Gapplegate Classical-Modern Music Review

Ahh, modernism. Those that love it may be a breed apart. Those that have been avant so long it looks like tradition to me, to paraphrase and garble a blues lyric, take it all quite seriously. I do. And it’s a fact–once you stretch your ears and musical mind to include all the notes there’s no going back. And that is a good thing.

So today we have something “in the tradition” of the not-quite-traditional world of High Modernism. I am speaking about composer Karl Fiorini and his Violin Concertos (Metier 28533), nicely done in a new recording. Who is he? Well he came to this earth in 1979, so that makes him young. He was born in Malta, went to the Royal College of Music, he’s apparently composed pretty prodigiously, winning lots of awards and acclaim on the way.

The two Violin Concertos are hallmark works in new music, to my ears. An equally young Emanuel Salvador is the solo violinist for the first and he is quite impressive with all the expressive zeal and stirring dynamic extroversion these works need. The same may be said for the violinist of the 2nd, Marta Magdalena Lelek. Bartosz Zurakowski conducts the Sudecka Philharmonic Orchestra in a masterful way and they come through beautifully.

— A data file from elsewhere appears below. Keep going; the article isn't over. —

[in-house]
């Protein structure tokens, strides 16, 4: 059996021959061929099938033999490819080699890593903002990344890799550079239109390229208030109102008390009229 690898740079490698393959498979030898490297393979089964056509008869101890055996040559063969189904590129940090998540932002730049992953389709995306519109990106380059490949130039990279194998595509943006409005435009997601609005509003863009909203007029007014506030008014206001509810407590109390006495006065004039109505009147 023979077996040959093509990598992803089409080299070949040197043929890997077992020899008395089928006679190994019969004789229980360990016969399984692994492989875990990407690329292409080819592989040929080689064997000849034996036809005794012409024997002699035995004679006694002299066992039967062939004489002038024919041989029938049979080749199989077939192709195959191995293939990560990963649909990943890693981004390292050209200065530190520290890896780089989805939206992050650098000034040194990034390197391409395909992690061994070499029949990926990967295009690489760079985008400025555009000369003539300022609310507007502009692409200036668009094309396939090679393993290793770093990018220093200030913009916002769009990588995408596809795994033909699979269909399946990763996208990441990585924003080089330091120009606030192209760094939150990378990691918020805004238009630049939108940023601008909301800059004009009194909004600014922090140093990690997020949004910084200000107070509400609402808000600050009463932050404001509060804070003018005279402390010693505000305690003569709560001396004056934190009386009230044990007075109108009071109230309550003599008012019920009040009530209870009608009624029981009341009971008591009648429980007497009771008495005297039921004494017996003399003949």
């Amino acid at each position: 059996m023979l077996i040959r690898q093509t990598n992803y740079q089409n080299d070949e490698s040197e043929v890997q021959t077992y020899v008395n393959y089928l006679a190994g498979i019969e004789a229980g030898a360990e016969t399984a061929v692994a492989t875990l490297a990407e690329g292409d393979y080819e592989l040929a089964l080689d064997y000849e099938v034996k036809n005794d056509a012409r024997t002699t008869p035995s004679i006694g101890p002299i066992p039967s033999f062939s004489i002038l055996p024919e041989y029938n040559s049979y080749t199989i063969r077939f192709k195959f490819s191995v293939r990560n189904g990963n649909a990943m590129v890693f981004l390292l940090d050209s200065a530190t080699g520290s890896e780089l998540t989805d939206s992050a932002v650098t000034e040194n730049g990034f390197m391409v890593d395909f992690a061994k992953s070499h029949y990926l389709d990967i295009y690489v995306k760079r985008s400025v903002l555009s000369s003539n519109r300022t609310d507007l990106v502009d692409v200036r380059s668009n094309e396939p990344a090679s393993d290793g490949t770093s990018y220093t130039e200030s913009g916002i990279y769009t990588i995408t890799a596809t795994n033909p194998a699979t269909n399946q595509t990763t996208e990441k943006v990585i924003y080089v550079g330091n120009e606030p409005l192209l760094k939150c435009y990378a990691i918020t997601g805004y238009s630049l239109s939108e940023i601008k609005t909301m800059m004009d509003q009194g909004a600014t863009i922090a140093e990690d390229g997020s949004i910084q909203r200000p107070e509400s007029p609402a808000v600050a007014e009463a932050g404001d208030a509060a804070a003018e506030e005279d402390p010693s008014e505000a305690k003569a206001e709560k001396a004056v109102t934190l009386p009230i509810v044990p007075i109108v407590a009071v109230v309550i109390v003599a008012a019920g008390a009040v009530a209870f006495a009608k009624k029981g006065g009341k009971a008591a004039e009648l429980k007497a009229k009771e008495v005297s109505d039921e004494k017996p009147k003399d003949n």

“Concerto for Violin and Chamber Orchestra” (2006-7) is the first and it has a rather glorious exuberance, a stretched edge-of-tonality demeanor and skillful orchestral-solo construction that puts in somewhere between late Bartok and early Penderecki, to give you some idea of the sound.

“Violin Concerto No. 2” (2011-12) has a thicker texture, more motor insistence and brashness of the best sort. It is rousingly dissonant and powerful.

In both cases the solo violin part has a genuine idiosyncratic, outgoing quality that in the hands of these two virtuosi utterly convinces. The orchestra responds to the soloist with the give-and-take dialog one would expect.

Karl Fiorini gives us two excellent works that seem sure to enter the concerto repertoire. They are majestic, thrilling, ultra-modern and exciting to hear. Molto bravo!

—Grego Applegate Edwards